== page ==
Photo of Lake Waubeeka in 2022.

Lake Waubeeka, Danbury - 2022

2022 survey map of Lake Waubeeka

Survey Report

Lake Waubeeka is a 36-acre man-made lake located in Danbury, Connecticut. It has a maximum depth of 21 feet with an often mucky and organic substrate. The average depth is about nine feet. There is no public access to the waterbody; it is a private lake managed by the Lake Waubeeka Association (LWA). Most of the shoreline is developed and there are two private beaches with roped off swim areas. Motorboats are not allowed on Lake Waubeeka.

In 2005, 14 species of aquatic plants were found in Lake Waubeeka including the invasive species Eurasian watermilfoil, curlyleaf pondweed, and minor naiad. Combined with a robust population of native waterweed, nearly the entire lake was choked with vegetation. In 2022, the number of plant species declined to only 4 with no invasive species, resulting in most of the lake being devoid of vegetation. The aquatic plant species found in 2022 were arrowhead, pickerelweed, swamp loosestrife, and yellow water lily. These are the same as found in 2019. Except for yellow water lily, all species were found on the shoreline in less than two feet of water. Yellow water lily was the most abundant plant in the lake. Cattail, phragmites, and purple loosestrife were documented during our 2022 survey. These likely occurred during the 2005 surveys but were not recorded as they are considered wetland plants and not aquatics. Phragmites and purple loosestrife are both invasive wetland species.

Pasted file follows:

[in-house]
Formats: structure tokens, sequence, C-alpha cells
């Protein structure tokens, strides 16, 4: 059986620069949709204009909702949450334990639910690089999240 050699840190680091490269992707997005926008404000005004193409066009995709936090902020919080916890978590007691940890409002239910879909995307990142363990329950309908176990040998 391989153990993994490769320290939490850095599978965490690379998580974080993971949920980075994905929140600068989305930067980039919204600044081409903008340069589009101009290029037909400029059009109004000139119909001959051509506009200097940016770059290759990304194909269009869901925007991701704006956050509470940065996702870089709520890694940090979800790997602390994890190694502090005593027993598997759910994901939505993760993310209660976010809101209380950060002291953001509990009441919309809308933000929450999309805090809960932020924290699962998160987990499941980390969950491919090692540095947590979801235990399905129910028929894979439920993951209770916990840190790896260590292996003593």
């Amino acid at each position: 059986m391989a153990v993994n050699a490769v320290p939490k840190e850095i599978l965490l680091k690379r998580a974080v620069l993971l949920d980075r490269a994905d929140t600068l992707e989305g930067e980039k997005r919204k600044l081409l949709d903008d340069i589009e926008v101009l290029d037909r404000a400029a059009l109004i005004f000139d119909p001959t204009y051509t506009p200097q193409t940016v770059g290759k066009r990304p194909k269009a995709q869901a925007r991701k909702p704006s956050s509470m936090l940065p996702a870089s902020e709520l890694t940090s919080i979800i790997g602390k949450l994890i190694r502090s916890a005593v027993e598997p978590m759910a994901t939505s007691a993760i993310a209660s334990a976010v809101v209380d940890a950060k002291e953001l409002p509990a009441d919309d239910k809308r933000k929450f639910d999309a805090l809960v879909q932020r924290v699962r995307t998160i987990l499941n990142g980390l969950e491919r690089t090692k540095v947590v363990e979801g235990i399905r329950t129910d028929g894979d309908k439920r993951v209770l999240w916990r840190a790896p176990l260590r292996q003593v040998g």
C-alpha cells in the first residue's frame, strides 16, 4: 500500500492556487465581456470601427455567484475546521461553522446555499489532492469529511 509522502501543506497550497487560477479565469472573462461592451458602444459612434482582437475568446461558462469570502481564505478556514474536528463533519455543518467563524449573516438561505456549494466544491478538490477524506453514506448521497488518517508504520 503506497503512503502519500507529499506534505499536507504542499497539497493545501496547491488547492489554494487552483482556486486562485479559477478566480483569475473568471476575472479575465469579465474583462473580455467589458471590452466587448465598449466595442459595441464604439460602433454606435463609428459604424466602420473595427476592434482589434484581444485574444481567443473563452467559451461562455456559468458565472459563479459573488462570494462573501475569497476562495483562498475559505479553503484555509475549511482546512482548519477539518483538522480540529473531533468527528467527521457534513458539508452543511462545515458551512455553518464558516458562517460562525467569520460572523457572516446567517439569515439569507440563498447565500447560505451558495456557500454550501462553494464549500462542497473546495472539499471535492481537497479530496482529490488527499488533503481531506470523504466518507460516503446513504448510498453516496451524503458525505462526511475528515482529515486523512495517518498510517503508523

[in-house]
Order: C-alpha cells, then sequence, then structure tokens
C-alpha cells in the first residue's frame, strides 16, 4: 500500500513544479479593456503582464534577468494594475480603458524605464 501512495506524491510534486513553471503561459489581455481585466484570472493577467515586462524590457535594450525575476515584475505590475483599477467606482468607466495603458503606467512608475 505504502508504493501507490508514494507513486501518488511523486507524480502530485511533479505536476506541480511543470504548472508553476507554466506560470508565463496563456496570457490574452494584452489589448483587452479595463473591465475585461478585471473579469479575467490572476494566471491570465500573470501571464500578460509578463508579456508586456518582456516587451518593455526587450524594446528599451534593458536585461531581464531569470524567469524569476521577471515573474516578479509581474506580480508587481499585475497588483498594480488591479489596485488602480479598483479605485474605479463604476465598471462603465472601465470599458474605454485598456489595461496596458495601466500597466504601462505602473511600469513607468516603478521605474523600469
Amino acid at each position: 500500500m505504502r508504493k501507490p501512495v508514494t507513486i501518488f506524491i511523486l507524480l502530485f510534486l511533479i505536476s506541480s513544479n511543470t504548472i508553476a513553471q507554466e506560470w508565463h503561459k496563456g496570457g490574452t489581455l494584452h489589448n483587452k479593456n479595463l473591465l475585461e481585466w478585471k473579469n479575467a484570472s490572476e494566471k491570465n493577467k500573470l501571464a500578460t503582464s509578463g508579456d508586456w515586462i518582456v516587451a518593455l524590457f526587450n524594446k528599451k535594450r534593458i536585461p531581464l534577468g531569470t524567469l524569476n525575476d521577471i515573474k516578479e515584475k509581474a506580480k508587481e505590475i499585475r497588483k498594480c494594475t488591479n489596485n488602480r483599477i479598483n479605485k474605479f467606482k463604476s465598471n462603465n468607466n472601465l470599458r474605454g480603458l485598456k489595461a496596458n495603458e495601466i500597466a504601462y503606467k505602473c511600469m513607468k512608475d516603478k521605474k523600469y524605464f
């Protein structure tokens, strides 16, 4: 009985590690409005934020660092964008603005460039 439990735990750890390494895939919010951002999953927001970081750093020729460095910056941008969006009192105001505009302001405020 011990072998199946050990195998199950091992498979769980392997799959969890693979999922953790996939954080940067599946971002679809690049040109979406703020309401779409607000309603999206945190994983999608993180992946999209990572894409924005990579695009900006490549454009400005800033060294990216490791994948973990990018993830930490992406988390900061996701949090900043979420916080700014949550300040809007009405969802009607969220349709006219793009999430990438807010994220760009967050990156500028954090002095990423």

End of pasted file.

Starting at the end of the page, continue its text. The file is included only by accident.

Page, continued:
Lakes with a diverse plant community are desirable for aquatic organisms and water quality enhancement. Pachaug Pond and Moodus Reservoir are among the most diverse lakes in the state and have over 30 aquatic plant species. Lake Waubeeka’s current total of four species make it one of the Connecticut’s least diverse lakes with grass carp herbivory the likely cause. In 2005, aquatic plant vegetation covered most of Lake Waubeeka. By 2019, vegetation was limited to emergent vegetation and water lilies along the shoreline. In 2022, vegetation was similar to 2019 with a slight increase in abundance of yellow water lily. In 2022, plant coverage of Lake Waubeeka’s littoral zone (essentially the entire lake) was well below the 20-40% suggested for optimal habitat for fish and other aquatic organisms.

Species recorded in the 2022 survey of Lake Waubeeka.
Scientific Names
*Invasive species

Arrowhead Cattail Phragmites* Pickerelweed
Purple loosestrife* Swamp loosestrife Yellow water lily  

Other Lake Waubeeka Surveys: 2019, 2005